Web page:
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McGehee, R.H. (2018). Building Bridges for Child Therapy: Manual of Regulation-Focused Psychotherapy for Children (RFP-C) with Externalizing Behaviors: A Psychodynamic Approach. By Leon Hoffman, Timothy Rice, and Tracy Prout. New York: Routledge, 2016, xx + 236 pp., $133.75 hardcover, $49.95 paperback.. J. Amer. Psychoanal. Assn., 66(6):1167-1181.
   

(2018). Journal of the American Psychoanalytic Association, 66(6):1167-1181

Building Bridges for Child Therapy: Manual of Regulation-Focused Psychotherapy for Children (RFP-C) with Externalizing Behaviors: A Psychodynamic Approach. By Leon Hoffman, Timothy Rice, and Tracy Prout. New York: Routledge, 2016, xx + 236 pp., $133.75 hardcover, $49.95 paperback.

Review by:
Rex H. McGehee

With the publication of Manual of Regulation-Focused Psychotherapy for Children with Externalizing Behaviors: A Psychodynamic Approach, Leon Hoffman, Timothy Rice, and Tracy Prout have given us something to think about. They have written a treatment manual accessible to most therapists for a short-term, psychodynamically derived therapy (RFP-C) to help children struggling with externalizing behaviors. As a child analyst practicing for thirty years, I can read this book only through the eyes of my experience; doubtless, then, this essay will convey the bias with which I have approached the treatment of such children. I will first describe what the authors have attempted in this manual, after which I will discuss what I found most useful in their approach and what might be problematic in it.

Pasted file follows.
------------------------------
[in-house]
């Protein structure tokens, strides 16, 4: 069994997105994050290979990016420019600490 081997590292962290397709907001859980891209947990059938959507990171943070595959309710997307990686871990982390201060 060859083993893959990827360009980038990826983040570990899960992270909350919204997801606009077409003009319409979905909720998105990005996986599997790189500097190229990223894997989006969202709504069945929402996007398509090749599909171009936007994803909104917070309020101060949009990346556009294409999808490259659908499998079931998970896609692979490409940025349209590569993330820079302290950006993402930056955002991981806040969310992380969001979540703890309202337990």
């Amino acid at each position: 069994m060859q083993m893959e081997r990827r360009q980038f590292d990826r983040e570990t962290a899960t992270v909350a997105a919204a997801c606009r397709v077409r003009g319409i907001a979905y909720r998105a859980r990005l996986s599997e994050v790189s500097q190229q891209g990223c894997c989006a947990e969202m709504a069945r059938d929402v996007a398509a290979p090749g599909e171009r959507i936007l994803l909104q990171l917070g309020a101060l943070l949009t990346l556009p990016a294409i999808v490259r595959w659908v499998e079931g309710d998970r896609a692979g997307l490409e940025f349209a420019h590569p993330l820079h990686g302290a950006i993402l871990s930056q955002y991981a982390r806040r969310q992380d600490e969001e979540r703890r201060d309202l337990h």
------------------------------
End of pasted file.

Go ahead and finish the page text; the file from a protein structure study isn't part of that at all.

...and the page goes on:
The book begins with a foreword by Nick Midgley. After placing the manual in context, Midgley notes that RFP-C is designed for the most common referral for outpatient treatment of children, that of externalizing disorders. This would include diagnoses such as Attention Deficit Disorder, Oppositional Defiant Disorder, Conduct Disorder, and the more recently described Dysregulation Disorder. These disorders, understood to be heterogeneous, are often difficult to treat. These children are understood as having “deficits in implicit emotional regulation” (p. xviii), doubtless the result of both genetic and environmental factors. What makes this manual unusual is its insistence that externalizing behaviors are not just to be managed, but to be understood. Symptom resolution will require attending to the function and meaning of the symptom.

[This is a summary excerpt from the full text of the journal article. The full text of the document is available to journal subscribers on the publisher's website here.]

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